Mindfulness meditation can also help us control negative thoughts and emotions rather than being controlled by them. It may also decrease levels of inflammatory cytokines, which can contribute to depression. Cytokine chemicals are released in response to stress and can impact mood.
Mindfulness-based Cognitive Therapy (MBCT) can improve the relapse rate (according to a study from 78% to 36%) for people who have experienced three or more episodes of depression. It works by changing the relationships of negative thoughts and emotions.
Moreover, mindfulness can reduce anxiety and depression symptoms and somatic distress in teens while increasing self-esteem and sleep quality.
Some people use mindfulness meditation to help calm their mind and body and as a relaxation technique for panic disorder or anxiety. It can take time to learn the technique, and it is normal to feel more anxious in the early days about practising meditation correctly, but you may find those practices help reduce how often you overthink events or feel anxious during the day.
The connection between mind and body is particularly strong when it comes to chronic pain. Mindfulness meditation can significantly reduce pain, fatigue, and sleeplessness in people with chronic pain syndromes. Within a 10 week period significant reductions were observed in present-moment pain, negative body image, inhibition of activity by pain, symptoms, and mood disturbance.
Relax & Reduce Stress Levels
A US survey of 34,000 adults reported that 92% of participants meditated to relax or reduce stress. Part of the reason may be that people who do MBCT regularly are better able to focus on the present and not worry or dwell on negative thoughts.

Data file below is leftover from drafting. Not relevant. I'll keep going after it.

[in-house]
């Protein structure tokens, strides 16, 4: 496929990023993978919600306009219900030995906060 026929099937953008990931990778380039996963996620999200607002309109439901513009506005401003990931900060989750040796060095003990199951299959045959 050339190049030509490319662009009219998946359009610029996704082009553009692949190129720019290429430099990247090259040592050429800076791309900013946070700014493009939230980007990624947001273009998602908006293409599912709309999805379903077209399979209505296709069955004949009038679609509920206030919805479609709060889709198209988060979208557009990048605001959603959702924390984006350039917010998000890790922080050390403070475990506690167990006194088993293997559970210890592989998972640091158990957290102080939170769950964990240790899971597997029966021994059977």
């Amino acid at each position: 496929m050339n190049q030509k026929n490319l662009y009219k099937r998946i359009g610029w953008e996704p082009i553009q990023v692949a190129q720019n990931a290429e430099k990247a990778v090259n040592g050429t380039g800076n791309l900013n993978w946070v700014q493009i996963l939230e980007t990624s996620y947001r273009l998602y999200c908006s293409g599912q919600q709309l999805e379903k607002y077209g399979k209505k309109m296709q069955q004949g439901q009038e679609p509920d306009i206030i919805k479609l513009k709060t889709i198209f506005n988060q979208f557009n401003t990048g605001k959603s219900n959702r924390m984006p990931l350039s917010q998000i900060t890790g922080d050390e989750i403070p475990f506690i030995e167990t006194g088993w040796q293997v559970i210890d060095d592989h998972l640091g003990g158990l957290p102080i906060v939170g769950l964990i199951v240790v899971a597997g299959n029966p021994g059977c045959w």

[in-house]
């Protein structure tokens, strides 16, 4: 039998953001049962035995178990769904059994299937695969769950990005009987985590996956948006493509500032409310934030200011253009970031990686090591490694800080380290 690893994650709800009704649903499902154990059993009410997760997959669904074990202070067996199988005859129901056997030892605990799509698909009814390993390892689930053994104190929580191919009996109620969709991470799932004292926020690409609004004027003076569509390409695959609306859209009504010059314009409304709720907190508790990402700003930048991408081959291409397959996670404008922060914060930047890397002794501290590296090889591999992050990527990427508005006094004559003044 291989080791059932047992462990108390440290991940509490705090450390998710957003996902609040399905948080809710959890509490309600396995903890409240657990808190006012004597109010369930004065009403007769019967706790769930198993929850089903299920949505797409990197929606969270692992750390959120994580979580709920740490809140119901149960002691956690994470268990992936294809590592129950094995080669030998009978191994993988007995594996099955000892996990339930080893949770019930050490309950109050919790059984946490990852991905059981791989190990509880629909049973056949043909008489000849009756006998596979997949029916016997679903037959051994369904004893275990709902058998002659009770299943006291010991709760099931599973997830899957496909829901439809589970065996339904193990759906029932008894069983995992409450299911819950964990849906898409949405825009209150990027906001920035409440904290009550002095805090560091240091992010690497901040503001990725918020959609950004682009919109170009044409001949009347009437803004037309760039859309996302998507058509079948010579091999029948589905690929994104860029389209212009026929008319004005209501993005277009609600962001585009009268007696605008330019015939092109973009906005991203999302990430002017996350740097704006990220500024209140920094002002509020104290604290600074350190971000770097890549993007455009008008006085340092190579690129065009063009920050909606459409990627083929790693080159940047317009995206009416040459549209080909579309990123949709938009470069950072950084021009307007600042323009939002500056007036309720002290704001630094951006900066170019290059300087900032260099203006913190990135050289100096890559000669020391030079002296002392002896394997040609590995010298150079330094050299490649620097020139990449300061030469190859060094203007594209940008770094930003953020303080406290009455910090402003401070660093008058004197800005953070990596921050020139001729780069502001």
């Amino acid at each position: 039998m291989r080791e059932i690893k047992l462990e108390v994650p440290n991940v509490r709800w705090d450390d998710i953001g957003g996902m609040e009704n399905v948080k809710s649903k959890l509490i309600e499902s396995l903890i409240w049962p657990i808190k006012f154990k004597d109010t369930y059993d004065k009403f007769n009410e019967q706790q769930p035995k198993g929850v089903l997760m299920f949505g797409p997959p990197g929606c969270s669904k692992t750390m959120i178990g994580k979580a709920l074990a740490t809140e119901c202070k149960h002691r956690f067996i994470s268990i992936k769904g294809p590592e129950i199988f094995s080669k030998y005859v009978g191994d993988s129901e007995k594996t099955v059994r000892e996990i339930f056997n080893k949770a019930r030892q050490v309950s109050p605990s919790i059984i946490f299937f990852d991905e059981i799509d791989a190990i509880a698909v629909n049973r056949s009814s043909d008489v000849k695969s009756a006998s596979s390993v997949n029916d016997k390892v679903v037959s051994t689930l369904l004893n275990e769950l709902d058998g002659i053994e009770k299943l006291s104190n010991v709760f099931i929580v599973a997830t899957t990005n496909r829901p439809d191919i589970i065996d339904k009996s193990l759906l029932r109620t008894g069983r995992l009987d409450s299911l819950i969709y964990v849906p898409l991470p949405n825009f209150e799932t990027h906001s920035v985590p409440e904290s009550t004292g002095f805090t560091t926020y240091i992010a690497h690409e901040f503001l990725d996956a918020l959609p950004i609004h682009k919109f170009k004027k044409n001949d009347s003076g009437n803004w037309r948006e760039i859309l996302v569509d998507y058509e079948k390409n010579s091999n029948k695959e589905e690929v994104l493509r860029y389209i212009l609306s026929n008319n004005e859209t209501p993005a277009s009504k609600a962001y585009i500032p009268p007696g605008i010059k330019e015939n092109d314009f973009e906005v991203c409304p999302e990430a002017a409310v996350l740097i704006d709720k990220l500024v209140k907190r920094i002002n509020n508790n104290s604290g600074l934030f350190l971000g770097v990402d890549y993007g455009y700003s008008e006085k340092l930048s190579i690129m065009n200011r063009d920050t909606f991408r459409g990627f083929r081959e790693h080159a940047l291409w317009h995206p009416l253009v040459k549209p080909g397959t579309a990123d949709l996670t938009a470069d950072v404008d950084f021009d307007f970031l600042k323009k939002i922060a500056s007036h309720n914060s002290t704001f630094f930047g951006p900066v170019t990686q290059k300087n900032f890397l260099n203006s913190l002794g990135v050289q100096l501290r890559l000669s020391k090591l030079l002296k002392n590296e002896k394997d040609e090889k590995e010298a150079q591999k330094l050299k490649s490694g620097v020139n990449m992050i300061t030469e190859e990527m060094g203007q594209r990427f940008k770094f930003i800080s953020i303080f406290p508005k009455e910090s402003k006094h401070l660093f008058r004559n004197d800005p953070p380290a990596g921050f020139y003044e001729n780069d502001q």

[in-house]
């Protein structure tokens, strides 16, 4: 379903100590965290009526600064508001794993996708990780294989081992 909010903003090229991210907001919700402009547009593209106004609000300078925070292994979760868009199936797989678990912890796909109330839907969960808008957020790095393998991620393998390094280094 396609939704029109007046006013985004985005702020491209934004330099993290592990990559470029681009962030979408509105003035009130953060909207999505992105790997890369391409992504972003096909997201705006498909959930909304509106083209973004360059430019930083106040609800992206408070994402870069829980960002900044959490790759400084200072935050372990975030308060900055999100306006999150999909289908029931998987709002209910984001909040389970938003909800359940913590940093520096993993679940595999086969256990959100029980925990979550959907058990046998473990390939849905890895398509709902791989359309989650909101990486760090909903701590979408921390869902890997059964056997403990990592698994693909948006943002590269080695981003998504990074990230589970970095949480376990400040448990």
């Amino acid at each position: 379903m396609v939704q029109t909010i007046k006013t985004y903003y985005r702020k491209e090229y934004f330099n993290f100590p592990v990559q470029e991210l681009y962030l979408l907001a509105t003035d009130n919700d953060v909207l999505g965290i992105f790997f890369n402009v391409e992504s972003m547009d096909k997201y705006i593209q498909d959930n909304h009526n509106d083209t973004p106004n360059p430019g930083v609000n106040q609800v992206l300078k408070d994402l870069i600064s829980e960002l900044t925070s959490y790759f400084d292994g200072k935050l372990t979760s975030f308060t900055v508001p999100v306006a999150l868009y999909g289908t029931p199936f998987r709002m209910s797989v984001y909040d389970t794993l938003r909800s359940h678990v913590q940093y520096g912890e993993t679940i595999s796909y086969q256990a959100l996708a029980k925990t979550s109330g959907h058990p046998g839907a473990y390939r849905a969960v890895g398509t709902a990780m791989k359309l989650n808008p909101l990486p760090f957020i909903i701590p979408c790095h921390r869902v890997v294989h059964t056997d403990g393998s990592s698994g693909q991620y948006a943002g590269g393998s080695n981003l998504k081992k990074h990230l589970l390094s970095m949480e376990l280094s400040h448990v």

Mental health and sleep are also closely connected. In the same US study, more than half of respondents said they practise mindfulness meditation for better sleep. By relaxing the body, releasing tension, and entering a peaceful state, you’re more likely to fall asleep. It can be hard to fall asleep when you’re experiencing racing or runaway thoughts, but mindful meditation can help control or redirect those thoughts. A study has shown that people who meditate stay asleep longer and reduce the severity of their insomnia.
Poor sleep can result in poor mental health, which can impact your sleep's quality. Sleep difficulties are often linked to stress, so if meditation can help reduce stress levels, sleep quality and mental health can improve.
Meditation is a Complementary Therapy
It’s important to realise that mindfulness meditation is not a cure-all practice. Much of the research belongs to small participant numbers, answers can be subjective, and results are difficult to interpret. What works for one person may not work for the next. If you or someone you know are willing to try mindfulness meditation for mental health purposes, don't do it instead of medication or therapy. In those cases, mindfulness meditation can become a complementary therapy, and you can still see the benefits.
By incorporating regular mindfulness meditation practice into daily life, individuals can cultivate a greater sense of self-awareness, develop healthier coping mechanisms, and foster a more positive and balanced mental state. Thinking of getting started? HIF’s healthy lifestyle services, available on some HIF Extras cover policies, may allow you to claim a rebate for meditation and mindfulness programs.